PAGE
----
11:46am Wednesday 18th July 2012
By Chris Lloyd
I WAS at the closing of Darlington Arts Centre the other week and, as I mooched around, became fascinated by the name over the door of a cavernous building out the back: Blanche Pease Hall.
No one seemed to know who Blanche Pease was, and she is one of the many Peases who have passed me by.
Hopefully, much more will be revealed in Memories 91 on Saturday (Jul 21).
She was Helen Blanche Pease (1865-1951), daughter of Sir Joseph Whitwell Pease, of Hutton Hall, Guisborough, and grand-daughter of Joseph Pease whose statue stands in High Row, Darlington.
My inquiries into why she should have a cavernous hall named after her have taken me to her wedding, on January 15, 1890, "in bright, balmy, springlike weather", at the Friends Meeting House in Guisborough. She married her first cousin once removed, Edward Lloyd Pease, one of Henry Pease's sons, and - a decade before the calamitous collapse in her family's fortunes which precipitated the death of her father - this was one of the last great Quaker weddings of the era.
"The occasion was of considerable rejoicing in the district," said the Darlington and Stockton Times. There were red carpets, covered awnings, triumphal arches and dripping diamonds everywhere.
I love the detail in those newspaper reports - they are such a fascinating insight into the time. For example, the D&S says the couple left Hutton Hall at 3.50pm on "a special train" for Darlington - because her daddy had been chairman of the North Eastern Railway, he'd had a private station, Hutton Gate, built on the Middlesbrough & Guisborough Railway in 1867. The Northern Echo said that their "special train" arrived at Bank Top in time for the 4.55pm express to their honeymoon in the south.
"As the 'special' neared the Middlesbrough Station, the speeding west of the happy pair was signalled by a rattling feu de joie of fog signals on the line," said the Echo. I presume these are the little explosive devices that were placed on the line so they would go off when a train passed over them.
"The event caused much jubiliation in the works of Messrs Ashmore, Benson, Pease & Co of Stockton, of which firm the briegroom is an esteemed partner. The works were gay with bunting, and from early morn cannons, fog singlas etc, were continuously fired, while at noon the works were laid off in honour of the auspicious event.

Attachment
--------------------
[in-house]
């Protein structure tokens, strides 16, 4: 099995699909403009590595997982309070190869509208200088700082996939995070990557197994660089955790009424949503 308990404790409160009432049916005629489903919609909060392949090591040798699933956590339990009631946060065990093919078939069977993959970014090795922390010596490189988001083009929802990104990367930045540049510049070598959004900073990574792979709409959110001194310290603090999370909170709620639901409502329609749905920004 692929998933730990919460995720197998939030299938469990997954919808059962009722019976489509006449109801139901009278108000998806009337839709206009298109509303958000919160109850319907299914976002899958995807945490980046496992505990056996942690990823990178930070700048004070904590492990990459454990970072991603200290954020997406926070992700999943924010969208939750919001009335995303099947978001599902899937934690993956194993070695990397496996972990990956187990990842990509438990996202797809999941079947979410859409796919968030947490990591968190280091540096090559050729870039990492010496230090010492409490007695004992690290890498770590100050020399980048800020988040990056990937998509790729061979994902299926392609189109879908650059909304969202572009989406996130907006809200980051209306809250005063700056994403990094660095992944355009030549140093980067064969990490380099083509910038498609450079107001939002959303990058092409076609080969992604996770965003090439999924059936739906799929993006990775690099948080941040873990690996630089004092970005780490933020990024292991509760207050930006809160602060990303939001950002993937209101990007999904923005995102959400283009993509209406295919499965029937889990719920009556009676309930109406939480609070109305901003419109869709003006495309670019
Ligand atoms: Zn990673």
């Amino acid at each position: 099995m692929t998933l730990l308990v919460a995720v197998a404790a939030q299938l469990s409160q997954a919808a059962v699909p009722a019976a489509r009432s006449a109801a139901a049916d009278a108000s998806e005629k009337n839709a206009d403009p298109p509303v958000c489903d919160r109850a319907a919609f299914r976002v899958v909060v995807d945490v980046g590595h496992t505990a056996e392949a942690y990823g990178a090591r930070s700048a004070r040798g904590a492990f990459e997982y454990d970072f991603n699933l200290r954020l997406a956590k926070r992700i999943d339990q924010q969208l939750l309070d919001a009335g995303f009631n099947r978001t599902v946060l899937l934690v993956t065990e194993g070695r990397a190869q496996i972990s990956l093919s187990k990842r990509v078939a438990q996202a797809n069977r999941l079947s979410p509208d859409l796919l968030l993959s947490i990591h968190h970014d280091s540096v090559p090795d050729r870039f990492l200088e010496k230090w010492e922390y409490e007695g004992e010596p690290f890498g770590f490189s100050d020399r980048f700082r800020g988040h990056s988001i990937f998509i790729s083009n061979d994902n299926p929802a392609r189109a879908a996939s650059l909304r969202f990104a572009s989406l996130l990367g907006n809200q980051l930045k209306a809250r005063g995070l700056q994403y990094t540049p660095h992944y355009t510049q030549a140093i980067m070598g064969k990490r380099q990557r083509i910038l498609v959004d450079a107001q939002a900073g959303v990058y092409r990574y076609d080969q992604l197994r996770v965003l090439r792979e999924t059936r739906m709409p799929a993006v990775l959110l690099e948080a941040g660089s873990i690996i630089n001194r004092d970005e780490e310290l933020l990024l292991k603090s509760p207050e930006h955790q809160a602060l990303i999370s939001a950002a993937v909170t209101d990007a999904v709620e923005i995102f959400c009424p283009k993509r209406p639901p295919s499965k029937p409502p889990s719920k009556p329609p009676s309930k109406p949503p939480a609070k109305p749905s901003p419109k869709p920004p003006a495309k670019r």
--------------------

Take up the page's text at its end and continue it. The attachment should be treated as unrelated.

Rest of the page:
"Tonight a servants' ball will take place at Hutton, and on Friday, all the workmen and other servants on the estate will be entertained in the schoolroom at Hutton."
Both papers agree: "The bride's travelling dress was one of blue Vicugna cloth, trimmed with beaver and gold passementerie, and beaver felt hat to match, trimmed with velvet and feathers."
There are some words there that I did not know. Passementerie is fine trimmings and tassles, in this case made in gold, and a Vicugna, or vicuna, turns out to be a South American animal related to the alpaca and llama. Wikipedia tells me: "Vicuñas produce small amounts of extremely fine wool, which is very expensive because the animal can only be shorn every 3 years and has to be caught from the wild. When knitted together, the product of the vicuña's fur is very soft and warm. It is understood that the Inca valued vicuñas highly for their wool, and that it was against the law for any but royalty to wear vicuña garments." So Helen matched vicuna with beaver.
The detail doesn't end there, for both papers also published a long, long, long, list of the presents, which I hope I have managed to append here in a legible fashion. We learn Lady Pease gave her daughter a "diamond star and a grand piano"; we learn that Sir Joseph gave her a "diamond and pearl pendant". I am delighted, though, to note that the bridegroom's mother, obviously a practical lady, gave her son a silver kettle.
I reckon that despite the length of the lists, they don't include the one big present: a mansion. I think that after their marriage, the happy couple went to live in Hurworth Moor House which had been specially built for them - but I'm going to have to look into that further.
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